Rural communities need to change the present culture of
binge-drinking and drink-driving, those in the emergency
Otago rural area acting commander Inspector Andrew Burns, of
Dunedin, said alcohol was a factor in the ''vast majority''
of crimes in rural areas.
People were consuming alcohol differently in rural
communities and the problem was not as ''visible'' as it was
in cities, but it was still a problem, he said.
''In the rural community it's no different [to urban
settings],'' Insp Burns said.
''With a lot of domestic violence, alcohol is a factor and in
violent crime it's usually a factor.''
St John Winton station manager Shane Batchelor, of Winton,
said while only about 2% of ambulance callouts were alcohol
related, there was a problem with the drinking culture in
rural communities, especially among people who were willing
''I don't think kids think they are bulletproof,'' Mr
''They just don't think it [crashing] will happen to them.
When they are drunk they think their skills are much
It was a problem which Insp Burns had witnessed as well.
''In the rural community there appears to be an acceptance of
a level of alcohol consumption,'' Insp Burns said.
''There's a lack of taxis, people have to drive to and from
events and we have a willingness of people to drink-drive
because it's been done for a long time.''
The Southern District Health Board released a report last
month, titled ''The Impact of Alcohol on the Health of
Southern Communities'', which showed the Southern District
had the highest prevalence of hazardous drinkers in New
Zealand with 25.1% of people within the Southern District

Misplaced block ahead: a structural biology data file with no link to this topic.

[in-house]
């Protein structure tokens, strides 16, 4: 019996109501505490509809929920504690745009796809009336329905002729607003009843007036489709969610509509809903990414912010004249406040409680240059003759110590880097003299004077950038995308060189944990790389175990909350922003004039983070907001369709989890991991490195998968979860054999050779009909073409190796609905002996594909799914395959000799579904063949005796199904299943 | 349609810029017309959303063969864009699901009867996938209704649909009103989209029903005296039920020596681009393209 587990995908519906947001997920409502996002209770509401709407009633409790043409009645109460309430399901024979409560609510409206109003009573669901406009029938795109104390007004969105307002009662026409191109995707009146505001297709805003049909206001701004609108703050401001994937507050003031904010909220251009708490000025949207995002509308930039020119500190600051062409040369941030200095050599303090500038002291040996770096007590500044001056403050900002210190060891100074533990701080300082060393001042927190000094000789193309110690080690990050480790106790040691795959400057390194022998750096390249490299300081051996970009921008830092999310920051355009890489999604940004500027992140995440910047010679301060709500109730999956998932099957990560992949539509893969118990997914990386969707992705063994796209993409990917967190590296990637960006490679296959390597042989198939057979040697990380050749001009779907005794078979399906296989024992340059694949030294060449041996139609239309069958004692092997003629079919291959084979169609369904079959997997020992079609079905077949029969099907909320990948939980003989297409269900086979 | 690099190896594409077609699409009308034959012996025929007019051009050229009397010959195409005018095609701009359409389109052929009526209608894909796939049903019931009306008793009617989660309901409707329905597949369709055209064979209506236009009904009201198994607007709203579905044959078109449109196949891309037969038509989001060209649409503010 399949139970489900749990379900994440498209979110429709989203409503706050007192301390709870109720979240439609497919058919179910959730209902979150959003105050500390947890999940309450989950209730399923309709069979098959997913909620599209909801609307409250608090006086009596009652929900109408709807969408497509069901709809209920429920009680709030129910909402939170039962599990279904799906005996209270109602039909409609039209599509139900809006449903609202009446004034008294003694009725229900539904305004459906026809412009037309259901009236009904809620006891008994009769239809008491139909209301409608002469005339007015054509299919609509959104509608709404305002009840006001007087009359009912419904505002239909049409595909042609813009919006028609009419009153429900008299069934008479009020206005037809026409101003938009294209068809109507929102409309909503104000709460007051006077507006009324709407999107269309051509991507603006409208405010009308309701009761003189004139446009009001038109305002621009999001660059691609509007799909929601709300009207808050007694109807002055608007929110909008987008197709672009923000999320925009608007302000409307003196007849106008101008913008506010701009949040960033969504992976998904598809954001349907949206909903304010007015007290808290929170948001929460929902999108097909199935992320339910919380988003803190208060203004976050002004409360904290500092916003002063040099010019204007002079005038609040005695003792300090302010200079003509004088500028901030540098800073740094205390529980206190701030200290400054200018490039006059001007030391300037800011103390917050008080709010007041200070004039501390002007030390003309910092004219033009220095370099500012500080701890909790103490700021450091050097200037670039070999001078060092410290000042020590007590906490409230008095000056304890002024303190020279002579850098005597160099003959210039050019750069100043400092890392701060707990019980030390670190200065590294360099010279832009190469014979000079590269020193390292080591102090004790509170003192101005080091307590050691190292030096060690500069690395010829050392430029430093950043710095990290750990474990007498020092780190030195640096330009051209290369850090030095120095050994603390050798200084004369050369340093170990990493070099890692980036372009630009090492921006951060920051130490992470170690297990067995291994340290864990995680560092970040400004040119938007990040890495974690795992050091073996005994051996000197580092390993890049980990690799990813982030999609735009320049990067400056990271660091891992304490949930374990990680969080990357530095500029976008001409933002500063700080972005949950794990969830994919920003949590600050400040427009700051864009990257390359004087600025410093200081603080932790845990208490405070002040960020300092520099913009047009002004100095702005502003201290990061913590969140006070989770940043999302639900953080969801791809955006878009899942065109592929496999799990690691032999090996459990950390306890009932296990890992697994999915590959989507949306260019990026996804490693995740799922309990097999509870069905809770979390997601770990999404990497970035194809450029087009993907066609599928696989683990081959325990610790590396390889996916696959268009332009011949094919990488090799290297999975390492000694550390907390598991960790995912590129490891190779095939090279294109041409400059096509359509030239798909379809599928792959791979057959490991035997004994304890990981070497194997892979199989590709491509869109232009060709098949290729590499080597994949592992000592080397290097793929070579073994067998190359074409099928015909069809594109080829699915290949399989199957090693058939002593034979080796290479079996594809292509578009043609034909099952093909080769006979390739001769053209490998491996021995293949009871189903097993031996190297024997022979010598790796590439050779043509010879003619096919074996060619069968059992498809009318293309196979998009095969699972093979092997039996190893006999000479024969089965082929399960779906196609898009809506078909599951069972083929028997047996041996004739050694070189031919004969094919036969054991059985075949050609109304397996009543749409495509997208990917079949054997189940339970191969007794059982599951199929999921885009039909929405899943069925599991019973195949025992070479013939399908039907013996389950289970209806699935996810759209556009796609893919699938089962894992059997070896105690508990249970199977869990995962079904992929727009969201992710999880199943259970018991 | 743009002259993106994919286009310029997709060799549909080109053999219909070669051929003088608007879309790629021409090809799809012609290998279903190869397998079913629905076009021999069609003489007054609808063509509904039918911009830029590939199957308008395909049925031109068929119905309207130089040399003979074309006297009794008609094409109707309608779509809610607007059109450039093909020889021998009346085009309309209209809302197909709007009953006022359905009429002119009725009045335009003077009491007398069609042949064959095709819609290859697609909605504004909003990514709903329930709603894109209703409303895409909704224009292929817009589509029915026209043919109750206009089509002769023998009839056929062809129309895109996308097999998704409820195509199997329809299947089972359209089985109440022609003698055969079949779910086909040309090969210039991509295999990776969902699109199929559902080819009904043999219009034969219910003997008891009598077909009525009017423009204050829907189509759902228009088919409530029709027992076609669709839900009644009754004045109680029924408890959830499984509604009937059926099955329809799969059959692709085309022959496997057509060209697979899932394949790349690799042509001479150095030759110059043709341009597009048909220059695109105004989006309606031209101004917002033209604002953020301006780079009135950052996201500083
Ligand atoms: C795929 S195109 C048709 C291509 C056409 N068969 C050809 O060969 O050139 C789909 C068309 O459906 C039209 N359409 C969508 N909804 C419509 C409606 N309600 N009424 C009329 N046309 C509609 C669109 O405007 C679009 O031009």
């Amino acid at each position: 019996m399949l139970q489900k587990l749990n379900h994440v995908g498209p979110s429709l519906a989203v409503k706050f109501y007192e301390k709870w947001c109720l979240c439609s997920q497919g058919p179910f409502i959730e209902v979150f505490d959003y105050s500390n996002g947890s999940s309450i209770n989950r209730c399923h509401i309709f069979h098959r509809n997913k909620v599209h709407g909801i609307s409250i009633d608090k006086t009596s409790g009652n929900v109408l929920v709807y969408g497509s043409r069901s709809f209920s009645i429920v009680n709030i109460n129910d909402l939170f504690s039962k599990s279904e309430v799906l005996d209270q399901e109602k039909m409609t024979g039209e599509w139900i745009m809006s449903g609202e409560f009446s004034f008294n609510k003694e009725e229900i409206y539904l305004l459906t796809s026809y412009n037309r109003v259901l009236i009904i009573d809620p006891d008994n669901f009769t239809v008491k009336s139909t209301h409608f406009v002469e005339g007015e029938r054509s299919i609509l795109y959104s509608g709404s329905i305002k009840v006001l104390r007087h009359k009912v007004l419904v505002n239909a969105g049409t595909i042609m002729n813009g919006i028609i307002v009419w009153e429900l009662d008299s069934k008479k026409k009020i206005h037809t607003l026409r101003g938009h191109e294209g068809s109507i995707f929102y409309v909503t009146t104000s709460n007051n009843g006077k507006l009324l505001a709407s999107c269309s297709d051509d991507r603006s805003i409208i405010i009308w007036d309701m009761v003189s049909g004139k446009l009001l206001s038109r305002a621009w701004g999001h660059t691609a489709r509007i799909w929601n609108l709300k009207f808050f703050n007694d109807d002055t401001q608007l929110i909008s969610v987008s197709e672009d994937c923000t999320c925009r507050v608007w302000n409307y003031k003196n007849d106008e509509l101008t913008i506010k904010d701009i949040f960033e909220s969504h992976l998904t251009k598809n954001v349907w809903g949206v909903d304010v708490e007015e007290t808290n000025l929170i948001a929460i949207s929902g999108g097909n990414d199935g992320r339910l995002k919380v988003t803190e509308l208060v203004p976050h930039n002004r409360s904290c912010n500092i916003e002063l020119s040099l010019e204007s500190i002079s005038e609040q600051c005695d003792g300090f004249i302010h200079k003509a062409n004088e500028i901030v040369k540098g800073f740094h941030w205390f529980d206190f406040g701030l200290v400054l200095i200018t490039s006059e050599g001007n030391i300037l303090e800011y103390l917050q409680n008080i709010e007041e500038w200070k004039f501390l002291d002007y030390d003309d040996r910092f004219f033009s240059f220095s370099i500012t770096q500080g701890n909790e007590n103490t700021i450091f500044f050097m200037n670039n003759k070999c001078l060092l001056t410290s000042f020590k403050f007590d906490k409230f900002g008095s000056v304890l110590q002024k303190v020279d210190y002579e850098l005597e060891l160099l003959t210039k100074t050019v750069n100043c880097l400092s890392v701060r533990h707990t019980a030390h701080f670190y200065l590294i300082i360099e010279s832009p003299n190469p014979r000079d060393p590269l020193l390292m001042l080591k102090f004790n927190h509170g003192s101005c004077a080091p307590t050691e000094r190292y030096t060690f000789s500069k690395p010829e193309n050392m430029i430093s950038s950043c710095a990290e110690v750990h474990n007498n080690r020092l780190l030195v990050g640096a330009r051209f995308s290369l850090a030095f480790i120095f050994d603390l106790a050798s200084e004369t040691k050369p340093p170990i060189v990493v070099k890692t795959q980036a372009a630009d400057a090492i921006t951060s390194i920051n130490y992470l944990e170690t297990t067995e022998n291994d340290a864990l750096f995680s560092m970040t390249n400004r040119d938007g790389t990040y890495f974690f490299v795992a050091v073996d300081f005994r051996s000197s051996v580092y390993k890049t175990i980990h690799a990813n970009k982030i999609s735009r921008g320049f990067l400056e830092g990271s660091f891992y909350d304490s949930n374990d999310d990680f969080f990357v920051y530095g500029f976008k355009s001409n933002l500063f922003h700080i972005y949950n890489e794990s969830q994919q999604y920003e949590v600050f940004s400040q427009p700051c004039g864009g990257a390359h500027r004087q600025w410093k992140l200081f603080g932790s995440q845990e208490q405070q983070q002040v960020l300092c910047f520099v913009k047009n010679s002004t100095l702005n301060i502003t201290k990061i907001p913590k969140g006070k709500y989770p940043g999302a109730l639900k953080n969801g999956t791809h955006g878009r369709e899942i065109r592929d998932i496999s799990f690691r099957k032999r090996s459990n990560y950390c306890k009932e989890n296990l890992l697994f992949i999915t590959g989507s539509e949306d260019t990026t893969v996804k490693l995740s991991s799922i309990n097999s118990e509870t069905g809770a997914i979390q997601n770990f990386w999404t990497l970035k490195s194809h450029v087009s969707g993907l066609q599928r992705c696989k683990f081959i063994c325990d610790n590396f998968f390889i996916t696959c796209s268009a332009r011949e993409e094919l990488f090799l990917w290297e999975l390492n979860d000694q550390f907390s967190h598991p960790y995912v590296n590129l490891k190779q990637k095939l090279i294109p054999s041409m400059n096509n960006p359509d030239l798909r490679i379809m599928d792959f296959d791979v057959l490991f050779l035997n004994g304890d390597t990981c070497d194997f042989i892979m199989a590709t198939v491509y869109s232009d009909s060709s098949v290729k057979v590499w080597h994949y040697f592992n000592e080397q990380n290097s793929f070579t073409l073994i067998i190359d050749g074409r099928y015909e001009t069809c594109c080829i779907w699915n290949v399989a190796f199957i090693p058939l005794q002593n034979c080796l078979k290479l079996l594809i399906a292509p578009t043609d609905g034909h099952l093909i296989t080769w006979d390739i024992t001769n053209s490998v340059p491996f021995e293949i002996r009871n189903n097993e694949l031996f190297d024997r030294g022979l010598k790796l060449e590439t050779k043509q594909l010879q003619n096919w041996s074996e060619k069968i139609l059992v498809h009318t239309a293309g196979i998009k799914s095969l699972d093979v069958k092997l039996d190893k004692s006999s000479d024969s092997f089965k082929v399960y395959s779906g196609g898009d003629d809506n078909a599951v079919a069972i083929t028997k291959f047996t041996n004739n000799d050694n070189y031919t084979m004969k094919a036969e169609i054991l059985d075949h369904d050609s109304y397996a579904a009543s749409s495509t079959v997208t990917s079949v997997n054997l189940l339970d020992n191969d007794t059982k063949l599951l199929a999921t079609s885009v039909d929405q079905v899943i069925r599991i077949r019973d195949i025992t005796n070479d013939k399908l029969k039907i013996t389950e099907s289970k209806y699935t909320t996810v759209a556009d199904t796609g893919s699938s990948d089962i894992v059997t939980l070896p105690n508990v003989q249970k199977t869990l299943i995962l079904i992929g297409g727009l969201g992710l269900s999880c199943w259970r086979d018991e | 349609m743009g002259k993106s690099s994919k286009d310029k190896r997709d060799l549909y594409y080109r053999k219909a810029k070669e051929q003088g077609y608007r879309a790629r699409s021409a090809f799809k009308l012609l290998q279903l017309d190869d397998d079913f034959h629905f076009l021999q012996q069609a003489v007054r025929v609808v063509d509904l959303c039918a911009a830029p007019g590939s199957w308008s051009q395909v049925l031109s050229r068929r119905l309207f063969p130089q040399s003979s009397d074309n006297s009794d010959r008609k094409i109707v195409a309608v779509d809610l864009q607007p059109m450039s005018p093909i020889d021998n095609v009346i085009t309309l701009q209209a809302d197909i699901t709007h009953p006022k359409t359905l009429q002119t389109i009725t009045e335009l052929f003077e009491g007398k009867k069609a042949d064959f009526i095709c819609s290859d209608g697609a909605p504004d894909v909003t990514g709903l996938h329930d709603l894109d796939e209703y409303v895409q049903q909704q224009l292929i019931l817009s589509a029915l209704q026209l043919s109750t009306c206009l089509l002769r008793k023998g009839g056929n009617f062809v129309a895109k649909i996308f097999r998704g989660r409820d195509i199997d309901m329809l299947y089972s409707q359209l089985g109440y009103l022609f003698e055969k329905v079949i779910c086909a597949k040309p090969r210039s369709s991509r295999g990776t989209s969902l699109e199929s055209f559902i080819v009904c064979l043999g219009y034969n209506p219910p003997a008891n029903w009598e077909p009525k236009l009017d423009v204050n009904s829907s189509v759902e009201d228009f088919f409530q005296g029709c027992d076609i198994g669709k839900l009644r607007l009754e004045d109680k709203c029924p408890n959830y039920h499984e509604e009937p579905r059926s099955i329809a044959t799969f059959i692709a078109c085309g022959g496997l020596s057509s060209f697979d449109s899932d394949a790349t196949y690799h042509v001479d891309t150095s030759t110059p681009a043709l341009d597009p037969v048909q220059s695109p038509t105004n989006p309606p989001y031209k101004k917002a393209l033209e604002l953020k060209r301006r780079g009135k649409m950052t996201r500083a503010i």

(Otago and Southland) classed as hazardous drinkers.
More than 500 health, emergency and related professionals
were surveyed for the report and more than 80% of those
surveyed said alcohol had a major or leading role in violent
crime, domestic violence, accidents, injury and child
The cost of alcohol-related harm to the Southern District was
estimated to be more than $1.4 million a year.
Rural Women New Zealand national councillor Margaret
Pittaway, of Cromwell, said the drinking culture in rural
communities was a concern and resulted in ''delinquent
behaviour and the destruction of property''.
''It's not entirely a young person's issue,'' Mrs Pittaway
''We have some older problem drinkers in our area, so I
wouldn't point the finger at the young ones.''
Although she could not offer any solutions to the problem,
she did not believe closing bars earlier, as had been
suggested in the past, would be effective.
''They would just go in and buy what they think they need,''
Mrs Pittaway said.
''We can look back to the 6 o'clock closing and that didn't
really change the way people drank. They went: `We have so
many hours to drink and let's get to it'.''
A strong police presence in communities had curbed the issue,
but there was little more police could do, she said.
Insp Burns said he believed pressure from home was the best
way to tackle the issue.
''At the end of the day it's a collective responsibility of
all people in the rural community,'' Insp Burns said.
If people had a problem with the drinking habits of someone
they lived with they should let them know the harm it was
causing, he said.
Mr Batchelor said ''harder hitting'' education was the key.
''You don't have to go out and get completely bombed out of
your brain,'' Mr Batchelor said.
- by Timothy Brown